report | Apr 30, 2015

A Different Look at Generations and Partisanship

Survey Report Over the past decade, there has been a pronounced age gap in American politics. Younger Americans have been the Democratic Party’s strongest supporters in both vote preferences  and partisanship, while older Americans have been the most reliably Republican. The Pew Research Center’s report earlier this month on partisan identification found that 51% of […]

short read | Nov 12, 2013

What happens when Jews intermarry?

Does intermarriage lead to assimilation and weaken the Jewish community? Or does it strengthen and diversify the Jewish community?

short read | Nov 11, 2011

Views on Social Issues by Generation

Nearly six-in-ten (59%) members of the Millennials group (ages 18 to 30) support allowing gays and lesbians to marry legally; just 33% of the over-65 Silent generation share this view.

short read | Nov 3, 2011

Anger with Government Rises Among Silents, Boomers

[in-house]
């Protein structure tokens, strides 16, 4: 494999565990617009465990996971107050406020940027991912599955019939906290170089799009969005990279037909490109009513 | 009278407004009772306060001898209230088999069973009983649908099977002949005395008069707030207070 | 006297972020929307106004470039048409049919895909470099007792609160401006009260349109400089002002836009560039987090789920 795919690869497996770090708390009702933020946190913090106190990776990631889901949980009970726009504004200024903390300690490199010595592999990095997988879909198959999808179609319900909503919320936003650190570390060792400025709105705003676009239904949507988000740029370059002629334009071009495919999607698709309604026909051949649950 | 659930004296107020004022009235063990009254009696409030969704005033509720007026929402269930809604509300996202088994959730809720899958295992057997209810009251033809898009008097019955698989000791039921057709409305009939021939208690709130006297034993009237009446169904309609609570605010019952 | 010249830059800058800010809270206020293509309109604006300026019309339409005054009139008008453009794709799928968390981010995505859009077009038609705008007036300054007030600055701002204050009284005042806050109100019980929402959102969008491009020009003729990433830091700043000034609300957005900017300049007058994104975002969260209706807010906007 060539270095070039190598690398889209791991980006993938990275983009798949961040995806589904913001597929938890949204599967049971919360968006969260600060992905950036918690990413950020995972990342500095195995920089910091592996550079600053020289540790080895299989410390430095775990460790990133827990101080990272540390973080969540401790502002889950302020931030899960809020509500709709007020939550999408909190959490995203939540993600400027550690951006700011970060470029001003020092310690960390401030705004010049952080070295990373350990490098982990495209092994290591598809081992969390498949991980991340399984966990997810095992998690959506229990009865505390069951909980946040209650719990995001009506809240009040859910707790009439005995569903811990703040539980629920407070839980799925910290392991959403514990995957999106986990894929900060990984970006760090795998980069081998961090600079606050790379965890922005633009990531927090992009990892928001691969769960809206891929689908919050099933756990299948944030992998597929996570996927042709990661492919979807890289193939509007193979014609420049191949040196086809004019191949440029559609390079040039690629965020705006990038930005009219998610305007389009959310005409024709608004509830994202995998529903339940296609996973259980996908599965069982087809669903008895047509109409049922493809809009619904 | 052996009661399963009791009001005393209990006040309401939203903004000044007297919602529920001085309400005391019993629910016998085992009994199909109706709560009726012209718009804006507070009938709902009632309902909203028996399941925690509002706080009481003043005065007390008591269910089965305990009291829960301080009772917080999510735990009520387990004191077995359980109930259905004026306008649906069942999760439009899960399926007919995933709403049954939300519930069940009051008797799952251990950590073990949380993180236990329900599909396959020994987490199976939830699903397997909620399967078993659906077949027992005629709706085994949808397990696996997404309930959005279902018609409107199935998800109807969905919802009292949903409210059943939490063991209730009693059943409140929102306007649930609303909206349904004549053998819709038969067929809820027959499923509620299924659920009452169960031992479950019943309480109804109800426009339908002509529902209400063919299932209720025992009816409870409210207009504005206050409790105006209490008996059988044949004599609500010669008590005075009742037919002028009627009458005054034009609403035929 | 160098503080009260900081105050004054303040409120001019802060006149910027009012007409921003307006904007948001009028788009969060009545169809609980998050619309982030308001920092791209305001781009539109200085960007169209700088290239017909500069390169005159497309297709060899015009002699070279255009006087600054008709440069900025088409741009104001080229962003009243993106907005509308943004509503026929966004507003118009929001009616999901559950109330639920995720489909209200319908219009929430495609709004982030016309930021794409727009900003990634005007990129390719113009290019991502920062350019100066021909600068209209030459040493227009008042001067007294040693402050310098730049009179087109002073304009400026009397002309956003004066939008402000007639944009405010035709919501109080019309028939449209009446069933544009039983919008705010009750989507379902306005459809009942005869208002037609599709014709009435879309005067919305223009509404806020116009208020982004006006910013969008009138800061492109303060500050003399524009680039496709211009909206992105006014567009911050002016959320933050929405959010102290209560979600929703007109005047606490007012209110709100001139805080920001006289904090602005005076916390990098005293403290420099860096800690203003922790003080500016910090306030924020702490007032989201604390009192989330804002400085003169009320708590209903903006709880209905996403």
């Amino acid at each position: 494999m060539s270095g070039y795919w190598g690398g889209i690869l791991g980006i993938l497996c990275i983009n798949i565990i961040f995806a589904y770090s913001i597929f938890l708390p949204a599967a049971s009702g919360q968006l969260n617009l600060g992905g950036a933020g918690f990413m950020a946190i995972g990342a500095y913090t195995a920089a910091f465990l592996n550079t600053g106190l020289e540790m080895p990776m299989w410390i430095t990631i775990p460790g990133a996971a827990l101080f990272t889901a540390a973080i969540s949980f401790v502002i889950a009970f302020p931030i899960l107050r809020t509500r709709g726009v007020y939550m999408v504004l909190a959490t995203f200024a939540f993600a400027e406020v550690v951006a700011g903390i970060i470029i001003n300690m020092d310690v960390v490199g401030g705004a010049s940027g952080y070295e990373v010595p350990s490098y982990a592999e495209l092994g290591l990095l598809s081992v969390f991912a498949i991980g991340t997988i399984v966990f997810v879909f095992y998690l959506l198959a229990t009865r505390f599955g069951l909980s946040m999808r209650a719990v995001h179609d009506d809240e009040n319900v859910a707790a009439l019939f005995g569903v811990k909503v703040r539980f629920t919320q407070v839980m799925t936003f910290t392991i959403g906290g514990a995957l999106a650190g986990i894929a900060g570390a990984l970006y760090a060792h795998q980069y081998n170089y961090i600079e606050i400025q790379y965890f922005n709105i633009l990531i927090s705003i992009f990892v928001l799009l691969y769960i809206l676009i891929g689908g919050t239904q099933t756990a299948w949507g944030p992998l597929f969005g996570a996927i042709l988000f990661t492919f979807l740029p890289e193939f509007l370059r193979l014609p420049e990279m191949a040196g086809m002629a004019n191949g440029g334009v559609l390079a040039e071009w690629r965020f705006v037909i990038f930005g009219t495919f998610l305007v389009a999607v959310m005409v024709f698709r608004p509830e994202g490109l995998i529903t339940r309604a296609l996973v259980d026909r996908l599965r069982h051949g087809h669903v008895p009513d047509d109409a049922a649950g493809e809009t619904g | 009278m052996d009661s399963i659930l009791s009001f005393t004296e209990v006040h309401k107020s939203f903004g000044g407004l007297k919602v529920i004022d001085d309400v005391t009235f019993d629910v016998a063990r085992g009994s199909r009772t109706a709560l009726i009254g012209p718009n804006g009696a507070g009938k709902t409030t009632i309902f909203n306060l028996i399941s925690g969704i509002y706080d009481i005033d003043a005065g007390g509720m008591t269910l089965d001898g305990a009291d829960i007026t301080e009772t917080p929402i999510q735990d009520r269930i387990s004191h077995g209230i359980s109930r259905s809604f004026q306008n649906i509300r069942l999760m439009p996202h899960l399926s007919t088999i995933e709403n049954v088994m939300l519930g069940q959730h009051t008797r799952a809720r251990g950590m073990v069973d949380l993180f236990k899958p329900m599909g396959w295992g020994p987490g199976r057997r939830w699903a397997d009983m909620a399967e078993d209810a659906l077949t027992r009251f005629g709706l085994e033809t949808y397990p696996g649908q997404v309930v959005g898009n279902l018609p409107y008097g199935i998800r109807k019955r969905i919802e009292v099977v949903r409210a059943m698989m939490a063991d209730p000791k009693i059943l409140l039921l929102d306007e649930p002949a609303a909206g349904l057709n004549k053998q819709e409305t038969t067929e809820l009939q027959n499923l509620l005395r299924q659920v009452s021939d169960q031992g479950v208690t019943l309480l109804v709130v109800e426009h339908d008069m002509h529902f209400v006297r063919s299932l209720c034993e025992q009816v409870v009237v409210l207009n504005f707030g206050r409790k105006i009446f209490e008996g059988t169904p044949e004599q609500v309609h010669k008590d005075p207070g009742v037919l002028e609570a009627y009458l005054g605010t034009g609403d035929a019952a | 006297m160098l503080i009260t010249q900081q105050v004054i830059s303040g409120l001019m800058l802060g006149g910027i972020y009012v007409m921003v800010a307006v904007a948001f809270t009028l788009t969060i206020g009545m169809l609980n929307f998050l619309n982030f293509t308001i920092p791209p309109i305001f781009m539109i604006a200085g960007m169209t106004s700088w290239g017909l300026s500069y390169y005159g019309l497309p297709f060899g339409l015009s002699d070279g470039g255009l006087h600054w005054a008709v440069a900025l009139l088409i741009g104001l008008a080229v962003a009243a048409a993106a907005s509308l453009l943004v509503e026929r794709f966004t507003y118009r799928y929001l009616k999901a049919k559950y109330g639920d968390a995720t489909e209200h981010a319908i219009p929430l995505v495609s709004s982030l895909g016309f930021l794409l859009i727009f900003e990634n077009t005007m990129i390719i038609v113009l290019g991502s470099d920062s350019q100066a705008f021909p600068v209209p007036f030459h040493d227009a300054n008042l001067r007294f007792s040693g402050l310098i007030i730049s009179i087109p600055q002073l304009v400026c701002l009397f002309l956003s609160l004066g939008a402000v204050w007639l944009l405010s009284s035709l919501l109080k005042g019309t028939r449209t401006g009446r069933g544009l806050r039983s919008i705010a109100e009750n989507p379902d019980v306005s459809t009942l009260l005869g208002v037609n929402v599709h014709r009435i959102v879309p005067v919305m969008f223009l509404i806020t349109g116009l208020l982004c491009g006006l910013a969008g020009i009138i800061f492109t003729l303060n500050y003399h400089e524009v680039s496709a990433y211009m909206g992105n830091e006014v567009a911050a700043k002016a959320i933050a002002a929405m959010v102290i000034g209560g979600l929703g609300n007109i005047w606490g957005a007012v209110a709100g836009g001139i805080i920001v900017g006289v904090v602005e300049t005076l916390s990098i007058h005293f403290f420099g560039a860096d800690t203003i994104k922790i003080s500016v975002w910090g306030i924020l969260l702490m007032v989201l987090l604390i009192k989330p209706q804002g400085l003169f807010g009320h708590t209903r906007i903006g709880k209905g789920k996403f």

Three-in-ten members of the over-65 Silent generation describe themselves as angry with the federal government. About a quarter (26%) of Baby Boomers also say they are angry at Washington.

short read | Nov 3, 2011

Generational Differences in Views of Obama

The over-65 Silent generation is more likely than younger age cohorts to say that President Obama makes them angry. Four-in-ten Silents share this sentiment compared to 19% of Millennials.

short read | Nov 2, 2011

Generations and the 2012 Election

Millennial voters favor President Obama by a 61% to 37% margin, while those over 65 –the Silent generation voters -- favor Mitt Romney by a 54% to 41% margin, creating a generation gap of 20 points.

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